CitationTracey, Marlon; Powell, Marvin; & Holmes, Chanita (2018). Dynamic treatment effect of parental control on academic outcomes in high school. 2018 Add Health Users Conference. Bethesda, MD.
AbstractThe literature is still divided on the directional effect of too much parental supervision on adolescent academic outcomes. Moreover, no studies have rigorously identified the magnitude of such effect. We examine the effect of parental control during high school on academic outcomes by grade and gender. And unlike existing studies, we allow for a plausible dynamic feedback relation with lagged response effect. That is, we recognize future parental control is affected by interim academic outcomes, which may also affect later academic outcomes. We employ the In-home Add Health data on high-schoolers (n=9,000) at wave I (1995) and wave II (1996); subsequent waves are post-high school. This allows us to estimate the total academic effect of applying parental control for two consecutive grades in high school. We use seven household rules/guidelines to indicate parental behavioral control: weekday and weekend curfews, monitoring friendships, limiting the amount and type of TV shows watched, controlling food choice, and setting guidelines on appropriate clothing. The academic outcomes are transcript GPA for math, English, science, and all subjects, as well as measures of difficulty paying attention in class and completing homework on time, and whether the student aspired to go to college. We control for school-specific fixed effects as well as a rich set of individual and family covariates, and check for sensitivity to unobservables. We expect that exerting high parental control for two successive grades in high school will significantly impact (directly and/or indirectly) academic outcomes at 10-12 grades.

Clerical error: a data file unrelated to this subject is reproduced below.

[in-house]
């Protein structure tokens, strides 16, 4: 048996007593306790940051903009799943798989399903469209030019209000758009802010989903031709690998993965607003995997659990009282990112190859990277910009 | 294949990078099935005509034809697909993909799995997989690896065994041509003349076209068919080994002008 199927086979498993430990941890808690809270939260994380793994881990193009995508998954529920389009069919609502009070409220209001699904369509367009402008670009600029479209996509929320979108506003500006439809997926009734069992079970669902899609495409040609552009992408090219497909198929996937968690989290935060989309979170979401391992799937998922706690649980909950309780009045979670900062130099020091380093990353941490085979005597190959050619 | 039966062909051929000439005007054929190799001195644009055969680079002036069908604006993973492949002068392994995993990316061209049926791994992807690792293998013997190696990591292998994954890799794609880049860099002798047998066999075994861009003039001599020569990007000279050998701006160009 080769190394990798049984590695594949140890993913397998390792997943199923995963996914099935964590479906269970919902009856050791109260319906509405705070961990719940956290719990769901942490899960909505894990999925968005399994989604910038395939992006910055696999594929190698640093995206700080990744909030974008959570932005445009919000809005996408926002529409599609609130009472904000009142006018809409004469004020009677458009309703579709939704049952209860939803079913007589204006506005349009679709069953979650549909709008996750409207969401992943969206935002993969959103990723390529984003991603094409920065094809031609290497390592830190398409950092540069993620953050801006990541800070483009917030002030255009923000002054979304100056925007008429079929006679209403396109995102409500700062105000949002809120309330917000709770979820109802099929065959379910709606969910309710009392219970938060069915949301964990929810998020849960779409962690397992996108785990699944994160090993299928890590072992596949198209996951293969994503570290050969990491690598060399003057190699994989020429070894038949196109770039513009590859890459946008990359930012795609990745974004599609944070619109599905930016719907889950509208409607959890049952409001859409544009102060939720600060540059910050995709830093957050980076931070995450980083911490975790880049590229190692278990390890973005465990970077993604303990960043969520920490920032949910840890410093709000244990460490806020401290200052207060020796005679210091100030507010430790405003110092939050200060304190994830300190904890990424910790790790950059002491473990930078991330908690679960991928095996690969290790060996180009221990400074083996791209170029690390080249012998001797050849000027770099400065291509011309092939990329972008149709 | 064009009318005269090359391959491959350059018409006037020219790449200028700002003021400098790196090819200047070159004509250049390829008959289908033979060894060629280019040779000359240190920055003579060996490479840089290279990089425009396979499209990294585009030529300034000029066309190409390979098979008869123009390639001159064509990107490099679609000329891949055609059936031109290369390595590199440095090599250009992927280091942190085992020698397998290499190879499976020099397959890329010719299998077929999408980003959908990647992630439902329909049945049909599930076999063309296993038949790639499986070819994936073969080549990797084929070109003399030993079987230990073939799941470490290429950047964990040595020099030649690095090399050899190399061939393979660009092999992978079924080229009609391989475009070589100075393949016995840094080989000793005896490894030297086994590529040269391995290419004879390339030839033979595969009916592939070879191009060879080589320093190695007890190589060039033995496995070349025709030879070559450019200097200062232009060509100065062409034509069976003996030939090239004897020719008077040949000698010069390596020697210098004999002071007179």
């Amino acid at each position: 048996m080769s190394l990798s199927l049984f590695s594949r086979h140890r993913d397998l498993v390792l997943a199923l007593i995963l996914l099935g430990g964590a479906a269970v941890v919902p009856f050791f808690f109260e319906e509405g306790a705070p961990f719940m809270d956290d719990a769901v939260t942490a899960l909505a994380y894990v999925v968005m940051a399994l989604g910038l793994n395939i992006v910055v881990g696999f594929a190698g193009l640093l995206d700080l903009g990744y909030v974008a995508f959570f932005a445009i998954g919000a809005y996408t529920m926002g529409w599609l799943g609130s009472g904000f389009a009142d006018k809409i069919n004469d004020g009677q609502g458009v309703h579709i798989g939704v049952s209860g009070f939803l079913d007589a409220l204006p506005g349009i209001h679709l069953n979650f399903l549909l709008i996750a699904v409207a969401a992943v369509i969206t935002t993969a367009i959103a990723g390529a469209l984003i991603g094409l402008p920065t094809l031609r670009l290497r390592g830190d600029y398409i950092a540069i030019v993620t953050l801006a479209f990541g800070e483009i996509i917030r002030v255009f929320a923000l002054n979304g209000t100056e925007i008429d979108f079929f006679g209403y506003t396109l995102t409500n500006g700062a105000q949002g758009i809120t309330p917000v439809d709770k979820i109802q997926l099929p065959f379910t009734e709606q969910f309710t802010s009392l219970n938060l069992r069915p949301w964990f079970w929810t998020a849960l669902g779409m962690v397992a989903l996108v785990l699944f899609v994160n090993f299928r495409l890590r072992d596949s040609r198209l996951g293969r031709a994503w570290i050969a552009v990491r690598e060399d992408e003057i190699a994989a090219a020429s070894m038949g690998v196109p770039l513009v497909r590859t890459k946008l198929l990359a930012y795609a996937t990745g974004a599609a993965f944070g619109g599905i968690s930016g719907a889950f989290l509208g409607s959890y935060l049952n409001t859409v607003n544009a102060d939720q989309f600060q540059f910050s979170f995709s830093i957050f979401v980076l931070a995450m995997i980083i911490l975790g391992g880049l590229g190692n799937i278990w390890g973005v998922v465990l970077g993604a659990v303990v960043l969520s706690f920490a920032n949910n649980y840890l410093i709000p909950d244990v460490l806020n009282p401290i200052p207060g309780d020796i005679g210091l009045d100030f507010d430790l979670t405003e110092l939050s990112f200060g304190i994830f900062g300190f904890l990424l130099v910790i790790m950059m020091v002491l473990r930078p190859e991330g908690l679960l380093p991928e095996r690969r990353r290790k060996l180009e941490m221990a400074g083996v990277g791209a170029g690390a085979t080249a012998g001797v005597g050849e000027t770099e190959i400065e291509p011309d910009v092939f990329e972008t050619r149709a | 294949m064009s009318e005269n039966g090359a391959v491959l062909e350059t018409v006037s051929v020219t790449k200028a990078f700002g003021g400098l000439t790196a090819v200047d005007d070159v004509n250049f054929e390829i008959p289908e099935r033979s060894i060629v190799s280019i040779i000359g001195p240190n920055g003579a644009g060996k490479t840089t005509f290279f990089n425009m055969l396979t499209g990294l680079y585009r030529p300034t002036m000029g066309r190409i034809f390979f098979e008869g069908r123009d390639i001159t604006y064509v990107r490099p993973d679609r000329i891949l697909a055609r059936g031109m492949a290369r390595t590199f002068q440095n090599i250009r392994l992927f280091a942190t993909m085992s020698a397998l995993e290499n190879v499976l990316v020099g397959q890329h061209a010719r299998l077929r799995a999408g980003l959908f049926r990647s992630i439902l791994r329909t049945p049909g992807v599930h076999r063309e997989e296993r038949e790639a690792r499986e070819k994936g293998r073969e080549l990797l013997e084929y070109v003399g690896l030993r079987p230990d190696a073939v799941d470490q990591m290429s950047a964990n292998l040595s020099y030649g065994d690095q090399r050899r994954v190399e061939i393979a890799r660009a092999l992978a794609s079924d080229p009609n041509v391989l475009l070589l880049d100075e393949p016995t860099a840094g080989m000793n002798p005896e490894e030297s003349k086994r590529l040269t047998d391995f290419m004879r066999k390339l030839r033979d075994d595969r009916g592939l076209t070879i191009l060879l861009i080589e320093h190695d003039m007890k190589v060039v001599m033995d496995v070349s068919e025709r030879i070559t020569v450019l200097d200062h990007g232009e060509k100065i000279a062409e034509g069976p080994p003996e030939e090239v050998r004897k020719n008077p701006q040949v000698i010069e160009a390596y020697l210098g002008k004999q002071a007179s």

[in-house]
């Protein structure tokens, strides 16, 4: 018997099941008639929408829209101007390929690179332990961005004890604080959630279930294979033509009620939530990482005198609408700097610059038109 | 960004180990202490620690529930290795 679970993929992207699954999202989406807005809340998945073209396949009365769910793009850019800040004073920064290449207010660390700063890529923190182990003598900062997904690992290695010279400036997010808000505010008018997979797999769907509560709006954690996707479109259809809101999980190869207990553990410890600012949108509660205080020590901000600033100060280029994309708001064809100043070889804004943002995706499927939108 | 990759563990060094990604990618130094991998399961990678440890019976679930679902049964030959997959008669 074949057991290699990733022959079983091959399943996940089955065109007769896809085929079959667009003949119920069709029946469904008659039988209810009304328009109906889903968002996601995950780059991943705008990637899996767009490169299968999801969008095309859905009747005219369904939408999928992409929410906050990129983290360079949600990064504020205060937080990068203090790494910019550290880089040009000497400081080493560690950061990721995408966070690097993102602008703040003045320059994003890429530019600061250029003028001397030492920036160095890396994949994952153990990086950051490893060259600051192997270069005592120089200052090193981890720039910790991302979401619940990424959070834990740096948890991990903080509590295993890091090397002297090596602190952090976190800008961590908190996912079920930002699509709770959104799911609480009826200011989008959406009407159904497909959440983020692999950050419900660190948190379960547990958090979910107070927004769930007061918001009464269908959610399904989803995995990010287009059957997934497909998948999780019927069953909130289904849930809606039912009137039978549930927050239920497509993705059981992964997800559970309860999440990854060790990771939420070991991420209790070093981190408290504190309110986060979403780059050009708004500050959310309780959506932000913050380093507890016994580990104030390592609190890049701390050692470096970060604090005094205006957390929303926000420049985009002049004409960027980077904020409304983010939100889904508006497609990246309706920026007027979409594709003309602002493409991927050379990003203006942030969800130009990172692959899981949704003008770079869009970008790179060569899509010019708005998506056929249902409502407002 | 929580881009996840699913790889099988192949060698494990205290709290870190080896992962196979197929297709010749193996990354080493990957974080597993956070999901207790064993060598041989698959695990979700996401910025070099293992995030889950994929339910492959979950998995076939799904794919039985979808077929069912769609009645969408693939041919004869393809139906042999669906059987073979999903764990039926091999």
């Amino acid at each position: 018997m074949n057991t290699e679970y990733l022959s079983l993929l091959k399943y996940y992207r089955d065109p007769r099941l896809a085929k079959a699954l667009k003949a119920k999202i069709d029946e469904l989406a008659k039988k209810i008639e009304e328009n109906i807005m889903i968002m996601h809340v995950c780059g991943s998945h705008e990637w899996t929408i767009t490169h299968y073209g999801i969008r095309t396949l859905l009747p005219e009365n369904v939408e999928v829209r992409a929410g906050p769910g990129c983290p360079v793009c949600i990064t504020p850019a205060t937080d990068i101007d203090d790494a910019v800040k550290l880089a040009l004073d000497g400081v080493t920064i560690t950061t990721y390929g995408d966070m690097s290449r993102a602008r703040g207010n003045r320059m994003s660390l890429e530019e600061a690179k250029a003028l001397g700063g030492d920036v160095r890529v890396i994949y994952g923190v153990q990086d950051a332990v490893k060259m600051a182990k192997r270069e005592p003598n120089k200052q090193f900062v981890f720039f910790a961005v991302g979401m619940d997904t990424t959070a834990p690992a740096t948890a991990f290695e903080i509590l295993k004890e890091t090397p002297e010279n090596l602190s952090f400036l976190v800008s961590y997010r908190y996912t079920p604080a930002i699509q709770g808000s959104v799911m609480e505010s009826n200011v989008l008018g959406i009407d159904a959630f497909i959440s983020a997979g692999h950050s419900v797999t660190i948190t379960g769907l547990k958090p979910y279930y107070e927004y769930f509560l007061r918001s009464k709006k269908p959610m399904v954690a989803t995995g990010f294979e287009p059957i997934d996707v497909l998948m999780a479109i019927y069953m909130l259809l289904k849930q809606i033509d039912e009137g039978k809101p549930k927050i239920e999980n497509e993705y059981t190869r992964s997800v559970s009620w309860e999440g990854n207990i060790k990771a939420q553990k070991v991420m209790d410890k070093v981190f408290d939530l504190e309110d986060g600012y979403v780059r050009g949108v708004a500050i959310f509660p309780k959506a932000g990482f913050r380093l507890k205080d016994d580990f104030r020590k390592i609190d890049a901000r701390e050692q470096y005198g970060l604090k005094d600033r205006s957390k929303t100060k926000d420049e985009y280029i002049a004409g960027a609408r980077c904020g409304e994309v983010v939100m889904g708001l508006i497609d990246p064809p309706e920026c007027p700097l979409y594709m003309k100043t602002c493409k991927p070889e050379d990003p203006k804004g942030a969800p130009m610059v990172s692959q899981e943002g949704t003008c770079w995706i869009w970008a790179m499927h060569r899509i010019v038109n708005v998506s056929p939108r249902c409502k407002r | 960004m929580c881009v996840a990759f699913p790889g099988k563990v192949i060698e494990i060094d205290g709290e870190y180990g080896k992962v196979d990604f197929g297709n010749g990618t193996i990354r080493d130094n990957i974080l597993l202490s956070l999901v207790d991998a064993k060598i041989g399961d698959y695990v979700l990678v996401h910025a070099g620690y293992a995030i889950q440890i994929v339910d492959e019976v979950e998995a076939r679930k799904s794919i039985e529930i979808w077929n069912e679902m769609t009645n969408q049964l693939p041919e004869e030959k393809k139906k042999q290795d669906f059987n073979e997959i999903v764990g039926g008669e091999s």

Reference TypeConference proceeding
Book Title2018 Add Health Users Conference